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Deep Ellum People: Jim Rogers

February 26, 2021 | Deep Ellum Team

Celebrating a Life-Long Legacy of Service

Jim Rogers was a force of nature for Deep Ellum, the neighborhood that he loved, served, and called home. It is with heavy hearts that we share of his passing, but a desire to celebrate a life well lived that we share of the many ways that Jim shaped Deep Ellum forever, as he is the epitome of Deep Ellum People.

Originally from West Texas, Jim spent his younger years as a CPA before attending UT Law School. Jim utilized his innate sense of curiosity and acumen to form Ameripro Industries, in which he would obtain patents for his many creations and inventions. In addition to forming his own business, Jim also bought, sold, and rehabilitated buildings and property across the city. On top of his professional responsibilities and achievements, Jim was a passionate volunteer and servant giving his time to at least 10 organizations across the city in addition to his favorite place to serve, the Deep Ellum Community Association (DECA). 

As a long-time member and president of DECA, Jim fought for the Deep Ellum Community at every turn and with all that he could. From helping draft new sign ordinances to getting his hands dirty by replacing string lights or distributing mulch, Jim could be counted on to lead any charge that would be to the betterment of the neighborhood. During his time with DECA, Jim was integral in the success of major community projects such as the Deep Ellum Urban Garden, Deep Ellum Outdoor Market, the Deep Ellum Arts Festival, and most recently the free COVID-19 testing initiative. There are hundreds of words that could be used to describe Jim’s service to Deep Ellum, but at his core, Jim simply cared for the neighborhood so deeply that there is nothing he wouldn’t do to help. 

One of Jim’s proudest achievements and ongoing projects was acquiring and renovating the iconic Pearlstone Grain Elevator on the south side of Deep Ellum. Built in the early 1900s, the grain elevator had sat vacant and dilapidated for decades before Jim decided it would be his ultimate project. His diligent restoration was so successful that Jim and his wife lived on the property and spent many happy afternoons tending to their sprawling garden that covered the urban oasis of the Pearlstone.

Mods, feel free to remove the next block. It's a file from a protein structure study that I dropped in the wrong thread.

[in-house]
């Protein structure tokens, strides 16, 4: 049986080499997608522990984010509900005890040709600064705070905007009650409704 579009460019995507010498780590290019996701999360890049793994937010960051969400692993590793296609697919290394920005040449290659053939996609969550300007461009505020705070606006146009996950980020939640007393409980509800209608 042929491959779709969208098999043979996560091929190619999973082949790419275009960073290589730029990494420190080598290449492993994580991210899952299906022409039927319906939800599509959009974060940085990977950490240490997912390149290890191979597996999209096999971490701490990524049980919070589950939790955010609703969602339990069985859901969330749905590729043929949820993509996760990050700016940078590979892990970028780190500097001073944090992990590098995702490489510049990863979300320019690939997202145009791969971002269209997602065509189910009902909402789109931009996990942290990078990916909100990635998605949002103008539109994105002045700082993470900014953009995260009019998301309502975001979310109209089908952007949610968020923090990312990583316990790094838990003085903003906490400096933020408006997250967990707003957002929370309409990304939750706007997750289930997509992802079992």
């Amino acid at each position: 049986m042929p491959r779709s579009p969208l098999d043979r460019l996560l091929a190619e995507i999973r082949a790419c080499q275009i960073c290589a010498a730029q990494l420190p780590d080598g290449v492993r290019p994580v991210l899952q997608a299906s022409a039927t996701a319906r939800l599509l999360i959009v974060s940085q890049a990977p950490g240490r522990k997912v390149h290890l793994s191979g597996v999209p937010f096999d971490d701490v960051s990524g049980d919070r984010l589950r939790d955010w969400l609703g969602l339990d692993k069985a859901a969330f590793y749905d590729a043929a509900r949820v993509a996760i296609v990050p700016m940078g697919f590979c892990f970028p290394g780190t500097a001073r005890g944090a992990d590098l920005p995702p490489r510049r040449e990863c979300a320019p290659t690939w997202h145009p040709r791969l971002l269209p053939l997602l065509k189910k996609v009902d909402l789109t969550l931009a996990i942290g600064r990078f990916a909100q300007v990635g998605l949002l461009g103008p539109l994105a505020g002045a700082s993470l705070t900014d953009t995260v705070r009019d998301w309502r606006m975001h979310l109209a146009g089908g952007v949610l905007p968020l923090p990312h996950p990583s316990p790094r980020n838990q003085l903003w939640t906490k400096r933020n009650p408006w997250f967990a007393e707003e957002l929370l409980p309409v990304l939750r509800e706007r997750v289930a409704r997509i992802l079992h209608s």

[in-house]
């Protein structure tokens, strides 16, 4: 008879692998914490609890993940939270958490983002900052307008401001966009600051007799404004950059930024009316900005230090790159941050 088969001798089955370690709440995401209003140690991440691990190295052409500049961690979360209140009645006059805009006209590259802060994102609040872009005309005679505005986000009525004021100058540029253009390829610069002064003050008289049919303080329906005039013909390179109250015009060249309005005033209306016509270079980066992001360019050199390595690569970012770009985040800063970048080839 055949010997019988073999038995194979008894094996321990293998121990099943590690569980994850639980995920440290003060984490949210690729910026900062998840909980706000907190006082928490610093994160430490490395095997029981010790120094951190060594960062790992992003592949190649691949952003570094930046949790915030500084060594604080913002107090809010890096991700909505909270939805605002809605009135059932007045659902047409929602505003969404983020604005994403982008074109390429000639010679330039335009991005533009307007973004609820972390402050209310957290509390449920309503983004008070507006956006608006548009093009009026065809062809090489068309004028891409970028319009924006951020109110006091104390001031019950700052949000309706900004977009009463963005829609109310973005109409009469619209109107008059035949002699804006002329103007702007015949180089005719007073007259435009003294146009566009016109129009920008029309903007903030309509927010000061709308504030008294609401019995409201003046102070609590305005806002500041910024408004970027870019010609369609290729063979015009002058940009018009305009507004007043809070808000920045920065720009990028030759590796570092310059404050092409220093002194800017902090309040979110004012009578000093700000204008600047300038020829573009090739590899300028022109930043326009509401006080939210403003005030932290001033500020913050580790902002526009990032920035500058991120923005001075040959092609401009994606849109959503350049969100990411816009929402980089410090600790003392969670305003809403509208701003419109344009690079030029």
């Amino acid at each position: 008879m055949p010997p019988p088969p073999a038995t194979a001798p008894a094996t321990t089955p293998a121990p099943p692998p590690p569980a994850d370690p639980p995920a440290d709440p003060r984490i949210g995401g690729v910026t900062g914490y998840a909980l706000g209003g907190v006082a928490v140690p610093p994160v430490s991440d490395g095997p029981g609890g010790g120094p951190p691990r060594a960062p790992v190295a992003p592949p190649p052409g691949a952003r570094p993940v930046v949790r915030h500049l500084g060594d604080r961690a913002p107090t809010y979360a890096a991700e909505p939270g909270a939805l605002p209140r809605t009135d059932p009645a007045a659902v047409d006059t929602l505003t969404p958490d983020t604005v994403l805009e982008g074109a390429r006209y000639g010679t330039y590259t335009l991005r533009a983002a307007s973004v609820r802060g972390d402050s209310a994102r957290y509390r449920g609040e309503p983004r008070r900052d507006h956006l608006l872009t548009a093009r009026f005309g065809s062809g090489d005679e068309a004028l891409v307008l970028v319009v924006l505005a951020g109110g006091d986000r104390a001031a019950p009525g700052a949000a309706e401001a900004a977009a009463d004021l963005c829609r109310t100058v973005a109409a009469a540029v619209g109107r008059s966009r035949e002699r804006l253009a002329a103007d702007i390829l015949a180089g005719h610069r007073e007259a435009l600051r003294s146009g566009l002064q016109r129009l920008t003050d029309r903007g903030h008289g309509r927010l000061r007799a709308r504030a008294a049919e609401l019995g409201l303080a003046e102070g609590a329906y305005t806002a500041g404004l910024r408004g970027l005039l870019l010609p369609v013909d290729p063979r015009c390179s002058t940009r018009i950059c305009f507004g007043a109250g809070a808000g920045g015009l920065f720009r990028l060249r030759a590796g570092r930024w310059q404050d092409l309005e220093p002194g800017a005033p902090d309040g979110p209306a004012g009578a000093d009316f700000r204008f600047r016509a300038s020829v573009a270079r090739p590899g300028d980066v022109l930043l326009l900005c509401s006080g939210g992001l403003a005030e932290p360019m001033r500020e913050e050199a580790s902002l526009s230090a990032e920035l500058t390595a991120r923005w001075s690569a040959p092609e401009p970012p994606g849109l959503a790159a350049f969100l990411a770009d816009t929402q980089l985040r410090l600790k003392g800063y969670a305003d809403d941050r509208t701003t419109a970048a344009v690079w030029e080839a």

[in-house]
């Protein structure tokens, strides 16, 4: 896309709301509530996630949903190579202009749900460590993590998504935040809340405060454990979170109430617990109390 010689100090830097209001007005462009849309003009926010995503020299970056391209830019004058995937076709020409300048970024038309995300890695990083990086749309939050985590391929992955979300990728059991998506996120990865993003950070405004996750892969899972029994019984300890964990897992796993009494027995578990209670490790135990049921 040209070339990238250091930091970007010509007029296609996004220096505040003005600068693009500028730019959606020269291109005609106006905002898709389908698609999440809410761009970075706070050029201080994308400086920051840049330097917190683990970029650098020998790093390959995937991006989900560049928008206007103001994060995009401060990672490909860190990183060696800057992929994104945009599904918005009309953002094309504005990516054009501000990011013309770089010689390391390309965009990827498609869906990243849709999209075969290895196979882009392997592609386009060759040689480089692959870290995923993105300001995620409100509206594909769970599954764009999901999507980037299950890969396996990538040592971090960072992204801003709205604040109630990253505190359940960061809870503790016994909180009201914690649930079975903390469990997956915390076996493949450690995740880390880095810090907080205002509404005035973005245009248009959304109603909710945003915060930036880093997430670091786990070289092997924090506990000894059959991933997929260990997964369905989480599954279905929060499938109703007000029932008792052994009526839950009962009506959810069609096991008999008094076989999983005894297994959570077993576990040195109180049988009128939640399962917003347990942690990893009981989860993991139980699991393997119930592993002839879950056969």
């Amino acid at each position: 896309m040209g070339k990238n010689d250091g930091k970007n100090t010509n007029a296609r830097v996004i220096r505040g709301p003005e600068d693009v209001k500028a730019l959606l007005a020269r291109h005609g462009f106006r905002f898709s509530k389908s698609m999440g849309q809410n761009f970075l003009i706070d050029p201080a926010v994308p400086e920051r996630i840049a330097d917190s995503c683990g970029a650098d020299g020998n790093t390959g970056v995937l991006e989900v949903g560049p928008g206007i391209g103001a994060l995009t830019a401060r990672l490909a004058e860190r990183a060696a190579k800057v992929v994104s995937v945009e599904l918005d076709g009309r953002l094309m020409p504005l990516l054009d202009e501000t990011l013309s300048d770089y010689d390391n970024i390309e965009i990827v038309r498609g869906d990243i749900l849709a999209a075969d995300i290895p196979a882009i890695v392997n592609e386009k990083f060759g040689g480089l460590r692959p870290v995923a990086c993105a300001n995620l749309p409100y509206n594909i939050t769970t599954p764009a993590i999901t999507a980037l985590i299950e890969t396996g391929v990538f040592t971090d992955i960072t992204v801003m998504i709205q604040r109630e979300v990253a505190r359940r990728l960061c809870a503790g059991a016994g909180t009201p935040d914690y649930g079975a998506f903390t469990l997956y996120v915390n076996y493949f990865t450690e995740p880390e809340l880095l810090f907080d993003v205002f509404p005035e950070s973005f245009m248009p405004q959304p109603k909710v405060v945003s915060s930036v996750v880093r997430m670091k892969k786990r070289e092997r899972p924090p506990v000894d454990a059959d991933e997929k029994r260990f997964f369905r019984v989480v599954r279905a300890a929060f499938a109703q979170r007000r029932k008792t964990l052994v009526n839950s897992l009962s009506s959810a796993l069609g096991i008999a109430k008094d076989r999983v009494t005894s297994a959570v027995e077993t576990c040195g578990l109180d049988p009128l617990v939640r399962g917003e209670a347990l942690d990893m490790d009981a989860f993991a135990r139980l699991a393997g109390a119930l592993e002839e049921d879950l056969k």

While there is so much more that we could say about Jim Rogers, his life, and his accomplishments, we asked those who served with him through DECA, DEF, and other Deep Ellum endeavors to share memories of Jim and the time they spent serving side by side with him.

“One thing I remember about Jim is that he was always the first to break a sweat for Deep Ellum. When we were building the Urban Garden, we built the big, heavy, 16 foot long cedar planters in the shade underneath the highway and then moved them into place with a team of volunteers. It was hot and miserable, but he was there every day we worked and would be the first to grab those planters and lift. Even though most everyone else was a half or a third of his age, he would work us into the dust and then shoot us a sly grin as if to say, “that was no big deal. I was always tickled too by how he shared the bounty of his garden at the Pearlstone. We loved it when he would come by and drop off blackberries or okra or peaches by the sack. You just could not stop the man and he was always giving, and I think that is an apt description for how he lived his life and worked for Deep Ellum.” 

“He was an early champion, uber-volunteer, and green-thumb guru at the popular Deep Ellum Urban Gardens (DUG). He cared deeply for neighborhood infrastructure and how it impacted residents, businesses, and visitors. From repairing twinkle lights and removing unsafe tree limbs to filling sidewalk holes and fixing broken water meter covers, Jim stepped in simply because there were problems that needed fixing.”

“Seeing Jim Rogers regularly in Deep Ellum for many years, and seeing the amount of care and passion he had for the community – that is the reason I wanted to become a part of DECA.”

“Jim is always a warm presence in any room that he’s in and his genuine caring heart towards those around him shines through immediately. One of my favorite memories with Jim is all of the tasty treats and produce that he’s shared over the years in DECA and DEF board meetings.”

“Jim played a huge part in the success of the Deep Ellum Outdoor Markets. He made sure everyone got paid and he dropped off and picked up the trailer at every market. And you gotta make sure that trailer gets packed right or he will let you know! Anything we needed, he made sure we had it. You don’t know how many times we told him to get off the ladder trying to hang the market banner. The best was when we were closing down the markets and Jim would yell at the Uber and Lyft drivers trying to break our barriers and would block their cars telling them that this is his street he paid for!”

“Jim was a wonderful man known for all his work across East Dallas for decades. He was a powerful advocate for Deep Ellum, Bryan Place, Exall Park and more.” 

“Jim was the last person to stay around and help clean up and make sure everything was finished. When we used to do the First Sunday DECA meetings at the Sons of Hermann Hall, Jim would get there early and help set up the food and he ALWAYS stayed to the very end and helped clean up all of the food. He would help me load the food and utensils/trays back in my car. He made sure all of the chairs were folded and put away.  He was there long after most of the other participants and I was always so grateful for his help. Jim has been such a gift to our neighborhood.”